SMITH, CAROLINE,ELIZABETH,HARRIE (2020) Aspects of archaeology, history, landscape, material culture and structures of bishops’ houses in the English dioceses of Carlisle and Durham, and the Scots dioceses of Glasgow and St Andrews c1450-1660. Doctoral thesis, Durham University.
|PDF (Main Thesis text) - Accepted Version|
|PDF (Appendix and Images) - Accepted Version|
Using historical and archaeological datasets, this PhD explores how bishop’s palaces reflect the differing needs and ambitions of their residents between 1450 and 1660. These two centuries witnessed both great religious transformation during the English and Scottish Reformations and political upheaval during the English Civil War and the period of the Commonwealth. Yet the episcopacy was central throughout as bishops, preoccupied with their judicial and spiritual responsibilities, continued to manage their large and dispersed estates.
The last major study of bishop’s palaces was published in 1998 by Michael Thompson, more than 20 years ago. Few have been analysed since and little has been done to place results into their wider political, social and regional context. This doctoral thesis redresses that imbalance with an analysis of the four bishoprics of Durham, Carlisle, Glasgow and St. Andrews. The diversity of their fortunes and geography maximises opportunities for comparison and contrast. Durham was one of the wealthiest bishoprics, Carlisle one of the poorest while the inclusion of Glasgow and St. Andrews spans the Anglo-Scottish border. How did the changing political and religious setting affect the function of these sites and how might these changes be reflected in the archaeological record?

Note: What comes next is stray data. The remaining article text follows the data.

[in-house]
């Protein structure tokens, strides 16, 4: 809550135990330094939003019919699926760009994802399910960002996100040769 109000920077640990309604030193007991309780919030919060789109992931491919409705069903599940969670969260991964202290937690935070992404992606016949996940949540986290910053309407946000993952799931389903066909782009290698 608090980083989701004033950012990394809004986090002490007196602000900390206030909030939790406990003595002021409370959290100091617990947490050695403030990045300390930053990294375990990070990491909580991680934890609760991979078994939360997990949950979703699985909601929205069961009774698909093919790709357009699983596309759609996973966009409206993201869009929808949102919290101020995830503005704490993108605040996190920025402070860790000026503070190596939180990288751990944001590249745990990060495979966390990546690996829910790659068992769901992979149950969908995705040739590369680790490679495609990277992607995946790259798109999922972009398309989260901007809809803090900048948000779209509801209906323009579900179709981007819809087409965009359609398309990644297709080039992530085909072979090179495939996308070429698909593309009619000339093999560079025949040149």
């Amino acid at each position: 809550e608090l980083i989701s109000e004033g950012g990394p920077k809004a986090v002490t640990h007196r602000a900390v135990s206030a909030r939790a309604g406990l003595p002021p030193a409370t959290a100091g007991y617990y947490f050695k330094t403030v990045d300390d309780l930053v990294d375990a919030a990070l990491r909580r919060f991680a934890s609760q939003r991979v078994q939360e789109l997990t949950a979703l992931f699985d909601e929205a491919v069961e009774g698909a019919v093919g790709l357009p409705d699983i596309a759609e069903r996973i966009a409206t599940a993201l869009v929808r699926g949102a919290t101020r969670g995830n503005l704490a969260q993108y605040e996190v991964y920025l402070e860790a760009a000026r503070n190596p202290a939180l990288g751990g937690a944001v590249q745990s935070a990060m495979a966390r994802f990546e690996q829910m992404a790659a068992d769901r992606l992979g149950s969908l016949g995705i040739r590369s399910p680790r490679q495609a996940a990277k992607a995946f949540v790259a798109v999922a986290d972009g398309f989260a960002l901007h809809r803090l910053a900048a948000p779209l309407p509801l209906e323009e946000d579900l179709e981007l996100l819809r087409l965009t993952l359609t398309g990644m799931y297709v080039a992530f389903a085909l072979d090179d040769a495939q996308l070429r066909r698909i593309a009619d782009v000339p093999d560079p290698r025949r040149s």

Four major themes are addressed: household and family, hospitality, bishop’s houses and their landscapes, and what became of their houses when the bishops were no longer present. The approach is interdisciplinary, combining archaeological and historical data including unpublished ‘grey literature’, historic documents, cartography and illustrations as well as evidence from the most recent archaeological excavations. Finally, there are strong strategic and academic reasons to view this PhD as timely. The topic aligns with the AHRC funded-initiative ‘Religion and Society’, as well as a major new permanent exhibition exploring the history of faith in Britain which is to be housed in a new national museum at Bishop Auckland, a favoured residence of the Bishops of Durham.
|Item Type:||Thesis (Doctoral)|
|Award:||Doctor of Philosophy|
|Keywords:||bishops, durham, history, archaeology, post-medieval, buildings, standing buildings, religion, Reformation|
|Faculty and Department:||Faculty of Arts and Humanities > History, Department of|
|Copyright:||Copyright of this thesis is held by the author|
|Deposited On:||21 Apr 2021 09:16|